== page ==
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British Lung Foundation
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COPD and DIY Antibiotics and Steroids for "Chest Infections"

Hi I am new to this so here goes I have not been conclusively diagnosed with COPDI have AF and about 4 years ago started to get very breathless on mild exertion lots of test latter we know what it isn't but not what it is. I have had three chest infections since mid Jan, now on my second course of Antibiotics and Steroids. Advised by my GP to have both in the house and use if needed. he states because of my Pack history although My test are inconclusive I do have COPD.

Does anybody have any objective info on the use of Steroids and Antibiotics detailing the costs and benefits so I can make an informed choice.

Thanks for listeninghope somebody can help


8 Replies

Not quite sure what you're asking here. If you have COPD then you would be well advised to keep an emergency supply of medication available in the house, ready to take if you have an excacerbation and cannot get the see the GP quickly. The main reasons being: the time it takes to get an appointment at some surgeries, weekends/holiday periods, not being well enough to get to the surgery, and any other problem that could stop you from accessing antibiotics and/or steroids when you need them.

As you get frequent chest infections you learn to almost anticipate when one will hit you. Some wait until they are coughing up lumps and can't breathe before they even call the GP, others have been through it so many times that they will spot the first bit of green gunk and start taking the medication before it really settles in.

Your GP should be issuing a self management plan and talking this through with you. There's an example here :- lothianrespiratorymcn.scot....

They are in a better position to explain the benefits, cost should not come into it. If you pay for prescriptions you may be better off getting a pre-pay certificate to cap the overall costs.


Thanks Gordon 57

By costs I meant disadvantages


Ah, OK, I see what you mean now. The most popular saying on here is 'everyone is different' and nobody can tell you what effect taking the medication will have on you as an individual. They can relate their experiences, but don't read too much into it if they react to steroids badly, or their antibiotics don't clear the problem. It happens, doctors would be laughing if they were able to give the same medication to everyone and that fixed it every time.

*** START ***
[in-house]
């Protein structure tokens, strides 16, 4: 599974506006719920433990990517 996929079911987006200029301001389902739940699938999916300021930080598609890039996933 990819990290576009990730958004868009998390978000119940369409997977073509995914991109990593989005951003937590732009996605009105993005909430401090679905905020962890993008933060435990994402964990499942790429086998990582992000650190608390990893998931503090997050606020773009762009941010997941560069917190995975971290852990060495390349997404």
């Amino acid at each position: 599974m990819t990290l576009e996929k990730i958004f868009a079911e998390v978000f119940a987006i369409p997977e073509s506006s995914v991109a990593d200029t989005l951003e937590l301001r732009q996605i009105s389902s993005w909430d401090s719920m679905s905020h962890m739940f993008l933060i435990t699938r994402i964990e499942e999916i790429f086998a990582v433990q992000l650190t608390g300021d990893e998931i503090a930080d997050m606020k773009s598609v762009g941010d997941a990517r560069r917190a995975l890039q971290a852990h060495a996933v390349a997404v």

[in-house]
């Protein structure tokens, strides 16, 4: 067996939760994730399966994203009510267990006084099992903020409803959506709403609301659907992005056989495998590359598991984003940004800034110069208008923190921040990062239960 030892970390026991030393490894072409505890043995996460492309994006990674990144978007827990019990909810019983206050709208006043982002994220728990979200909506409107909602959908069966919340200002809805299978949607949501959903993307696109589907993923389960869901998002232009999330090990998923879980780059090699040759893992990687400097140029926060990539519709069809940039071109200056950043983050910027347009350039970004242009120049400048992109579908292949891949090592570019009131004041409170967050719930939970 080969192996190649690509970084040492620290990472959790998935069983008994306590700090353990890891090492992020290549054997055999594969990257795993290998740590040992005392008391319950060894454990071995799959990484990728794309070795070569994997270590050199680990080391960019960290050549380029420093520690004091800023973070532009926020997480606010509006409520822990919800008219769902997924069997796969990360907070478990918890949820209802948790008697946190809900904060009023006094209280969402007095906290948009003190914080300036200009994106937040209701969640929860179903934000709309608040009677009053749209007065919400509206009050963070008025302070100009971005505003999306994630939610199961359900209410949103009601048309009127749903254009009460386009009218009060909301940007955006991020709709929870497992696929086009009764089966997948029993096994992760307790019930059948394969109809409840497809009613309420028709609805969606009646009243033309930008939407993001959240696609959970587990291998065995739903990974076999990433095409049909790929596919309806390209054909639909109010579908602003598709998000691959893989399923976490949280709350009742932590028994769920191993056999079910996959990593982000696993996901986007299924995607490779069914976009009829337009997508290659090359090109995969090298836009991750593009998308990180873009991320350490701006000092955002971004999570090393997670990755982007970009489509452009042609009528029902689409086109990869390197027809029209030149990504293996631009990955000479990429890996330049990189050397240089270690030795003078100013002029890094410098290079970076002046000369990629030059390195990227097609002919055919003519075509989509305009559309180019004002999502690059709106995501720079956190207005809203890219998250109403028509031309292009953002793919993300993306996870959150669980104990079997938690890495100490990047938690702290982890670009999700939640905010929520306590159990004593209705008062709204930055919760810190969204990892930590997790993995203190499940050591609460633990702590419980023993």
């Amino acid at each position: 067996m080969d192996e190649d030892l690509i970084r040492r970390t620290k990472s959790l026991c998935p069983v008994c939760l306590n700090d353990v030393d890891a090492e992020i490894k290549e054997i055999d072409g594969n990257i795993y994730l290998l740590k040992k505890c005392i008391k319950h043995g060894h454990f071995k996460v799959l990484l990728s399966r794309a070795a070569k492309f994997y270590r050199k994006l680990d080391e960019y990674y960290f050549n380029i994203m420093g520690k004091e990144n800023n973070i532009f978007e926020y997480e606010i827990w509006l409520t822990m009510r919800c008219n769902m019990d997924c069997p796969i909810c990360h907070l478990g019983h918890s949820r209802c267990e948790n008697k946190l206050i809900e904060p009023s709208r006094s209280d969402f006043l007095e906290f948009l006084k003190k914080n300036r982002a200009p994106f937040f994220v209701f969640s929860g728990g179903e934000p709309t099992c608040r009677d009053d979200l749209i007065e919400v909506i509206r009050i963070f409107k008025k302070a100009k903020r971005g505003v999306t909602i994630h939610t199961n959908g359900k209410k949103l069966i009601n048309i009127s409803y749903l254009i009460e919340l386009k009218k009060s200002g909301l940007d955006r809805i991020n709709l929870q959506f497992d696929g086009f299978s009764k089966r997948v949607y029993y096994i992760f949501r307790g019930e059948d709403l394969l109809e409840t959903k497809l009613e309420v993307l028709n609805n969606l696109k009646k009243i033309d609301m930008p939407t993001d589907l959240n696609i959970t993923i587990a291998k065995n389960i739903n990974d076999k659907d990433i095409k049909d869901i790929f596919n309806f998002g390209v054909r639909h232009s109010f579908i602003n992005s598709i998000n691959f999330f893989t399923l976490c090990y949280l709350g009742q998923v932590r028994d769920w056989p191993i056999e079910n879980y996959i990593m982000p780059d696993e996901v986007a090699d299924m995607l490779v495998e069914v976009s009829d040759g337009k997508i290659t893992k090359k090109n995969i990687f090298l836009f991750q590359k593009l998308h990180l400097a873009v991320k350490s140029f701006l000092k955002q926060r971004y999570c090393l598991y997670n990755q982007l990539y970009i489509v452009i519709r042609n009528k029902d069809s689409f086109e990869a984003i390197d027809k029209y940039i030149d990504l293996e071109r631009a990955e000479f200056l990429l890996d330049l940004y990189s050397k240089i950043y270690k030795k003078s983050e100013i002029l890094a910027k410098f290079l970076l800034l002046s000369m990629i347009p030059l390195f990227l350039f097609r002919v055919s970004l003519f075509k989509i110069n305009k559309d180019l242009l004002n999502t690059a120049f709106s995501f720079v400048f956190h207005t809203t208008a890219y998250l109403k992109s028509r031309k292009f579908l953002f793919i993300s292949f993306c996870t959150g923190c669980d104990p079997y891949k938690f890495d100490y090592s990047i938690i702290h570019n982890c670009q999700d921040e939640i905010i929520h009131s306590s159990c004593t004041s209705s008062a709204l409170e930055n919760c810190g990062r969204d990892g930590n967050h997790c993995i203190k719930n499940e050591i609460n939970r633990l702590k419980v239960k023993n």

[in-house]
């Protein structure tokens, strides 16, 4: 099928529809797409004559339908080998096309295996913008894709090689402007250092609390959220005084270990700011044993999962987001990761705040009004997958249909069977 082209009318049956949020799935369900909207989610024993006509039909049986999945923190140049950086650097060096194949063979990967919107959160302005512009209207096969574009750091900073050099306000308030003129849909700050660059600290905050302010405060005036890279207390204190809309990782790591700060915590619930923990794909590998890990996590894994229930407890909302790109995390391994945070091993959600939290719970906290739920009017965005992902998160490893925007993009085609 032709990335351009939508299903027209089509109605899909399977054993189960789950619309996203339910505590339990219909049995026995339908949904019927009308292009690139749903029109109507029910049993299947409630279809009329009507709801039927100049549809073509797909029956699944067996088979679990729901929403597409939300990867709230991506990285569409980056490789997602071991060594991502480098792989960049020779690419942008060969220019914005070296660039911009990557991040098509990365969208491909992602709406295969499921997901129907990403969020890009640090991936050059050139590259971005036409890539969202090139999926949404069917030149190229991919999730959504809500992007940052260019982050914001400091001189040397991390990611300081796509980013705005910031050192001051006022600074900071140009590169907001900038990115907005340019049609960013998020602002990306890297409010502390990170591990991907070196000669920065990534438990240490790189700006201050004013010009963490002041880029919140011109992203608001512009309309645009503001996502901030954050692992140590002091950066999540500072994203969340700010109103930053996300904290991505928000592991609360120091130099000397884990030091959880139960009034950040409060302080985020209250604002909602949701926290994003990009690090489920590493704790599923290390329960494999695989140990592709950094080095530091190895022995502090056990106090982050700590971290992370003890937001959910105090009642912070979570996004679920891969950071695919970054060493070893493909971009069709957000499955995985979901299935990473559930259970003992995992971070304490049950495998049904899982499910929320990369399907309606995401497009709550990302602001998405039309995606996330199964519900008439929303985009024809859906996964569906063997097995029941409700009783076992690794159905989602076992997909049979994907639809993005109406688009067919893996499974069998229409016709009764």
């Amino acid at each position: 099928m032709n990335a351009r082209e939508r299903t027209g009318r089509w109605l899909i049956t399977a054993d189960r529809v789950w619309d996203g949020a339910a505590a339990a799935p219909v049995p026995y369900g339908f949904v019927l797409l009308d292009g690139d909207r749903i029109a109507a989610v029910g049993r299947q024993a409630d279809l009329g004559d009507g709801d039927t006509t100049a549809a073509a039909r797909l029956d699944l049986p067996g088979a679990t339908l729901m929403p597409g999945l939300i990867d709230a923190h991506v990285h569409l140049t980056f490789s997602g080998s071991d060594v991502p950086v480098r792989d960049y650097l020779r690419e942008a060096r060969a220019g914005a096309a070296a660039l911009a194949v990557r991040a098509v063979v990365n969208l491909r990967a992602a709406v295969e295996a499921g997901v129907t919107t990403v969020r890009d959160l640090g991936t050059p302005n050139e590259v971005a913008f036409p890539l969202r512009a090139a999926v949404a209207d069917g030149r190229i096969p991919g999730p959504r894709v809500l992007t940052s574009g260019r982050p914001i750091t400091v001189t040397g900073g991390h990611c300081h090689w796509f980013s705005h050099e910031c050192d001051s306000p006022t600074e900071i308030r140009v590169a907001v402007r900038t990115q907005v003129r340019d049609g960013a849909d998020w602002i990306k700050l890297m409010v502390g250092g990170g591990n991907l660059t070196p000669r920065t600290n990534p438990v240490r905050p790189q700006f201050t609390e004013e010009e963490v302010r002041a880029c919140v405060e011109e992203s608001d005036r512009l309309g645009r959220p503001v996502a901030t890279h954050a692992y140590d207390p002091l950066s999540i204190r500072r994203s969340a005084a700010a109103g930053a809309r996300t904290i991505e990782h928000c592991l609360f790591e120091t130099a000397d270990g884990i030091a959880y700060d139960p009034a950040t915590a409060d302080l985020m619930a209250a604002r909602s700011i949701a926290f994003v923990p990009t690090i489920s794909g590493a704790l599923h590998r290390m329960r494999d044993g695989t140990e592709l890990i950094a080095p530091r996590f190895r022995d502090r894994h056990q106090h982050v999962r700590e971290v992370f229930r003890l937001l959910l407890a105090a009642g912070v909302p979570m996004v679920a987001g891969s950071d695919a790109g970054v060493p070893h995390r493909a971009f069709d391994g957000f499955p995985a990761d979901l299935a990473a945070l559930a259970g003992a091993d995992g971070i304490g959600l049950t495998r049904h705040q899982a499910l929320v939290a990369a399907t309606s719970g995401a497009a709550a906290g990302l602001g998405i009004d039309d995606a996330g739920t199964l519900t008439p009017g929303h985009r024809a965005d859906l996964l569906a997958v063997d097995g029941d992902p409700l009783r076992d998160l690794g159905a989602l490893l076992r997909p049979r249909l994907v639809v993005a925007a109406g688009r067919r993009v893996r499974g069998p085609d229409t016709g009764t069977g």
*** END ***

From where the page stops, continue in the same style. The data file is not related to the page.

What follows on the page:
You can read about many experiences on here, in the end it's going to be how you react to the treatment you're given. Some of us have used one type of antibiotic then changed to another. Some have coated steroids because they get a reaction. That's why the GP or nurse should go over the plan with you, then you know what it's all about and know you can go back to them with questions if/when an infection fails to clear, or you have an unexpected reaction.

Not easy to say there are no disadvantages, you'll only find out for yourself when you hit on something that outweighs the advantages of being able to combat an infection. I could tell you that I get stomach problems with a certain antibiotic, but then take something else to counter that. It may be that you take the same thing and have no problem at all.

Over time you get used to it. A lot of people fear the worst when they find out they have a problem with their lungs, but you can continue for many years with the right treatment and knowing how to manage your meds.


Thanks Gordon

- every thing helps and it so good to feel i am not alone. Sorry for the delay in responding my Grandson is ill. I can feel a moan comming on so Iwill read all the Jokes again


Welcome to the site Nanael


Hello Nanaeal,

I know how you feel, it is a puzzle at first to know how to use the 'rescue 'medication' advised.

Yes, your GP should be working on an emergency plan with you which can help you manage an exacerbation. What may suit you better is a plan of your own to try and prevent exacerbations in the first place.

So perhaps when you feel better consider the following:

Eating as healthily as you can, getting yourself as fit as you can, via Pulmonary Rehab, exercise referral, walking for health walks, laughing as much as you can, ( even simulated laughing helps - Ha,Ha,Ha,) find a Breathe Easy group, use the BLF help line, take all your routine medication regularly,and smile.

Hope this sounds like a plan ? :-) wishing you good health.



Thanks for taking the time to give me some encouragement it does help

nanny eal


Hi. I have stage 2. Copd . Just had infection in my right lung. Been on antibiotics and steroids. I feel great. Which I could stay on them

Apart from feeling a bit dry and a slight cough. I feel normal.


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